Riots and looting: my memories of Asia's financial crisis

Rioting in Jakarta, 1998 Image copyright AFP

The phone call came in the middle of the night. It was my mother, frantic but trying to inject calmness into her voice.

There were riots in Jakarta, she said. The supermarket down our road had been set on fire, and people were out on the streets looting stores and ransacking homes.

It was May 1998. And Indonesia - my childhood home - was at war with itself.

It wasn't the only one.

Thailand, the Philippines, South Korea, Hong Kong, Malaysia - even Japan - were all affected by the Asian financial crisis.

Eroding wealth

Almost overnight, the East Asian economic miracle was declared no more.

Growth rates contracted. Millions of families like mine saw their wealth erode over the course of a few months.

The middle class in many of these nations was decimated as housewives sold their jewellery to keep their families afloat, and mothers stormed the streets because they couldn't afford imported formula for their children.

A number of countries, including Indonesia, had to ask the International Monetary Fund and the World Bank for help.

'Meant to be invincible'

My sister and I were at university in the UK when the financial crisis struck in 1997.

At the time we felt the impact keenly. Our overseas university fees, which were paid in British pounds, became vastly more expensive to a father who, until that point. had exemplified the middle-class Indonesian success story.

"No one could have seen it coming," my father tells me today as he looks back. "We were on the verge of becoming one of Asia's tiger economies. We were meant to be invincible."

But if there was thing the crisis proved, it was that Asia's Tigers were extremely vulnerable.

"It was the worst time in my career," Soedjradjad Djiwandono, Indonesia's central bank governor at the time told me.

Image copyright AFP

"We almost didn't sleep for months because every day you have to deal with it. We thought we could stabilise the Indonesian rupiah. We intervened in the market, but the rupiah kept depreciating."

What Mr Djiwandono is talking about is the massive currency devaluations that happened across the region, starting with the Thai baht, and rippling across South East Asia.

There were many reasons for the crisis. But the consensus is that it was predominantly a combination of asset bubbles, high current account deficits and too much foreign-denominated debt in the banking system.

Currencies that were artificially pegged to the US dollar at a fixed and unrealistic exchange rate, and a lack of financial transparency, made these countries vulnerable to the crisis.

Lessons learned?

Today, though, most of these countries are among Asia's strongest economies. So what did they do right? And what lessons were learned to ensure that something like that never happens again?

First, getting rid of fixed exchange rates was vital. Thailand, South Korea and Indonesia all saw their semi or fixed exchange rates challenged during the crisis by currency speculators.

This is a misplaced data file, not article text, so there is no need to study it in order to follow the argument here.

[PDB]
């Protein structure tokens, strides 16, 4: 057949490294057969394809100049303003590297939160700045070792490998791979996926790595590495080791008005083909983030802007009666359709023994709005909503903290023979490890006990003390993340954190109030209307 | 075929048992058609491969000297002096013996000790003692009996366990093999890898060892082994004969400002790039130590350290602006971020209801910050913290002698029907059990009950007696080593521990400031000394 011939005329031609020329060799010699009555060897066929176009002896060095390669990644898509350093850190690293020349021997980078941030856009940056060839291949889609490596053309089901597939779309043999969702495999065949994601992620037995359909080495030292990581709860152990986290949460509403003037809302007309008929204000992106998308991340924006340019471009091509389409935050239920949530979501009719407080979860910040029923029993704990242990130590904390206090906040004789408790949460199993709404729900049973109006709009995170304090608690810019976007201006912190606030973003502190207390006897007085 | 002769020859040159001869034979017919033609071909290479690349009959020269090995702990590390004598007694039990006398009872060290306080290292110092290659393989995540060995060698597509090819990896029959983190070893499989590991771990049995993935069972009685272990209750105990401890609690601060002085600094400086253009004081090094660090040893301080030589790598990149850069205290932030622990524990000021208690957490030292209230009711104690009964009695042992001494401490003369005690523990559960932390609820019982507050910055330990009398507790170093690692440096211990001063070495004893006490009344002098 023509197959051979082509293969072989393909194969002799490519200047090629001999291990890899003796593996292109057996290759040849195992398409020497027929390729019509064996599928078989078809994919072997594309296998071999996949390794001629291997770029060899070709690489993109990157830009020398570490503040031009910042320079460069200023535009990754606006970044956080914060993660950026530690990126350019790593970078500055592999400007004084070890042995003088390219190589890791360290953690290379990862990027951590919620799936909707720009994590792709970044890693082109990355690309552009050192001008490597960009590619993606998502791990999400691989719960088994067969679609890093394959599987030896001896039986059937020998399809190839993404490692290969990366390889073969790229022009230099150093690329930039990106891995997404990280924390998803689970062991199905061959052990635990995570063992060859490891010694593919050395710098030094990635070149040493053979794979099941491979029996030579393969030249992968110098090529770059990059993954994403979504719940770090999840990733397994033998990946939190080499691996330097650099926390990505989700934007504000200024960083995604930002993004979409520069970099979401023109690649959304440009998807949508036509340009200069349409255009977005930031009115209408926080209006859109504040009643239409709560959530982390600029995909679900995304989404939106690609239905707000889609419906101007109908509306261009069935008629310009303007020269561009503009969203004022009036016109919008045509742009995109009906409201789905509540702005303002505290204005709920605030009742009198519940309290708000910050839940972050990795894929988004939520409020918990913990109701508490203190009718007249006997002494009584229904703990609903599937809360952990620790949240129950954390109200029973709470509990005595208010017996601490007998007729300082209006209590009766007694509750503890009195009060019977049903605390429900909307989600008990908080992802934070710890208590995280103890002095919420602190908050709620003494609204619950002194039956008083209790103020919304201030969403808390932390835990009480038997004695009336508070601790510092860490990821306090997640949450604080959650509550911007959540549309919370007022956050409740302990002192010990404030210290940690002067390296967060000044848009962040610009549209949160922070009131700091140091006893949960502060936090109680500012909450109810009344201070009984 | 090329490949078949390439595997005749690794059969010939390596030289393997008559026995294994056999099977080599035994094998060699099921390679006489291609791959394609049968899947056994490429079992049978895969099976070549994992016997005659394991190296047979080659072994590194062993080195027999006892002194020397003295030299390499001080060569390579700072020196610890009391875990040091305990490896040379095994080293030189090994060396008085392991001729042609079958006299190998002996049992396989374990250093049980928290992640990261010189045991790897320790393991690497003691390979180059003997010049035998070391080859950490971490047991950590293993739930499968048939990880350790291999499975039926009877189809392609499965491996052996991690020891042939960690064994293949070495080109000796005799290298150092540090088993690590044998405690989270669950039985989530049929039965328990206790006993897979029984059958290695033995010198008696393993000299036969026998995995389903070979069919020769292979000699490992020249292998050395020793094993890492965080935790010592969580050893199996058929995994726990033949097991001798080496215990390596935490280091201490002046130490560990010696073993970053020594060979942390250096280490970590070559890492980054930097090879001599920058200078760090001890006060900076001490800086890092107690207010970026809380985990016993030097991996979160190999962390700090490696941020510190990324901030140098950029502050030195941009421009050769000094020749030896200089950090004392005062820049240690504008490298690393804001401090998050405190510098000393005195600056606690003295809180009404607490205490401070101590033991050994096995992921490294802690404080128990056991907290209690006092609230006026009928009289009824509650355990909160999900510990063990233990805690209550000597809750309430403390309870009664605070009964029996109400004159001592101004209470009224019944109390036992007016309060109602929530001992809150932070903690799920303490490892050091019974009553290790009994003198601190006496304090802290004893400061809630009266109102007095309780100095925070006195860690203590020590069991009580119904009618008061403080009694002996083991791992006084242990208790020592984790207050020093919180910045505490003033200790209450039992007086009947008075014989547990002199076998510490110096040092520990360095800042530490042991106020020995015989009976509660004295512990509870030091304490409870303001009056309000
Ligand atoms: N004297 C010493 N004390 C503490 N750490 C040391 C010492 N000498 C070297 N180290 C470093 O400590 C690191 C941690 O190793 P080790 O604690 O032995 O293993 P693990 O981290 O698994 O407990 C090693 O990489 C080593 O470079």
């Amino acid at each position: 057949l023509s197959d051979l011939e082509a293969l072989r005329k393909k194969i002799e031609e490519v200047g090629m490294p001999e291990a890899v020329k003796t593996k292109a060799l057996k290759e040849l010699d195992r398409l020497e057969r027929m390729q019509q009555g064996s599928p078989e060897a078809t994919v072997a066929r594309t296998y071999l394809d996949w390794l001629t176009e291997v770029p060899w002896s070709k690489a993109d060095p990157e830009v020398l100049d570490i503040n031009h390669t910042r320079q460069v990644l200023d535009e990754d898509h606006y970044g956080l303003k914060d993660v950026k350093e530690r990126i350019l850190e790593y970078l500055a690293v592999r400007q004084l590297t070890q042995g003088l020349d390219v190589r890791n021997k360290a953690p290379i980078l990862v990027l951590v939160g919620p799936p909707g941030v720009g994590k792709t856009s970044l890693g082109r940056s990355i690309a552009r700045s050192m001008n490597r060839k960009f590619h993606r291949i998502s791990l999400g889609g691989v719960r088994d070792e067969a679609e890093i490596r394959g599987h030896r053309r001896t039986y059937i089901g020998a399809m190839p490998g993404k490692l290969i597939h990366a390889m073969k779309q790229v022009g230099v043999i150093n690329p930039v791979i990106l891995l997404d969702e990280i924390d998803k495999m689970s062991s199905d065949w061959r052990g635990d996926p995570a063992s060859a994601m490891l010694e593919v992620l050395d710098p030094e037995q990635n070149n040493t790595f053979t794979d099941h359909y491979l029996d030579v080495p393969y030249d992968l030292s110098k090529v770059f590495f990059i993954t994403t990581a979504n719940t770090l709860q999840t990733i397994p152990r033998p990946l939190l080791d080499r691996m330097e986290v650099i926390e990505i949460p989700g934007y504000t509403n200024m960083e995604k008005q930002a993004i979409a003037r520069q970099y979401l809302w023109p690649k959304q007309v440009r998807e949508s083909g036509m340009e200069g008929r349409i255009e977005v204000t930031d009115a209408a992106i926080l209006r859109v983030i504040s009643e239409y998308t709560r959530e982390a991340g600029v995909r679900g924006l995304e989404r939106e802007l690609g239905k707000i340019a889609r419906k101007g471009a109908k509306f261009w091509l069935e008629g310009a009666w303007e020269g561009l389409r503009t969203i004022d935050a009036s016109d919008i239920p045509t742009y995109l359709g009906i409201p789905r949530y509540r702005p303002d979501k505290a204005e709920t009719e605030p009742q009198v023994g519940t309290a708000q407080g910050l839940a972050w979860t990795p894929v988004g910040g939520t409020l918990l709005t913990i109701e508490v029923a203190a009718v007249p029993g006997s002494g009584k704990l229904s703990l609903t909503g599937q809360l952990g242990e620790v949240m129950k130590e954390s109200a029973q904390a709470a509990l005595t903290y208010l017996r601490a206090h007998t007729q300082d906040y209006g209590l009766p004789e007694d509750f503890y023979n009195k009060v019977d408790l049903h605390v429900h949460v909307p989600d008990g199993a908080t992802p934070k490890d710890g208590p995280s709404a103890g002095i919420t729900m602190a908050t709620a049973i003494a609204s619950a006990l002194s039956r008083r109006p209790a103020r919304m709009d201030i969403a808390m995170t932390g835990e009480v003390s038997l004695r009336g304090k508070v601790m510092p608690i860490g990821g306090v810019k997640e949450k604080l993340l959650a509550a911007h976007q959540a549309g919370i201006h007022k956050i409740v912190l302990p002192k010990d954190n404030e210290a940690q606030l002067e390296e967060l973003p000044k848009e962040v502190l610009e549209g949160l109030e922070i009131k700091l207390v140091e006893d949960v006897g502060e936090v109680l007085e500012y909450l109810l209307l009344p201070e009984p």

After the crisis these countries adopted a free-floating currency which allowed market forces to determine the value of the exchange rate, thereby taking out the incentive for speculators to step in.

Second, countries also started cleaning up banking systems. Pre-crisis, 30% of bank loans made in Indonesia were not re-payed. Nowadays it's closer to 5%.

Banking systems exposed to a high level of corporate debt in foreign currencies are vulnerable to higher and more expensive payments when those currencies fall. And sometimes when businesses can't pay back their loans - as happened during the crisis - the whole banking system collapses.

Finally, making the political and economic environment more transparent was important. Many of the countries affected had political and financial systems that were opaque and prone to crony-capitalism.

While there have been improvements - in the case of Indonesia a system of government changed from dictatorship to a democracy - there are still inherent issues within many of the countries that allow the elite to govern the way business is done.

Image copyright Reuters
Image caption Reform is still a way off for South Korea's chaebols


It was the 1997-98 financial crisis that made me want to become a journalist - in particular a business reporter. Why had nobody warned what might happen?

The region has come a long way since then, and most economists agree that countries here are all in a much better shape to allow something like that from happening again,

But there are still real risks. South Korea's chaebol culture for example, has yet to be fully reformed.

Thailand is now in the grip of a military-led government. Malaysia is suffering from its own corruption scandal stemming from the Prime Minister down.

And Indonesia, where my mum called me from that night, is beset with religious intolerance issues.

Together these countries make up at least half of Asia's GDP growth. The warning signs are clear to see.

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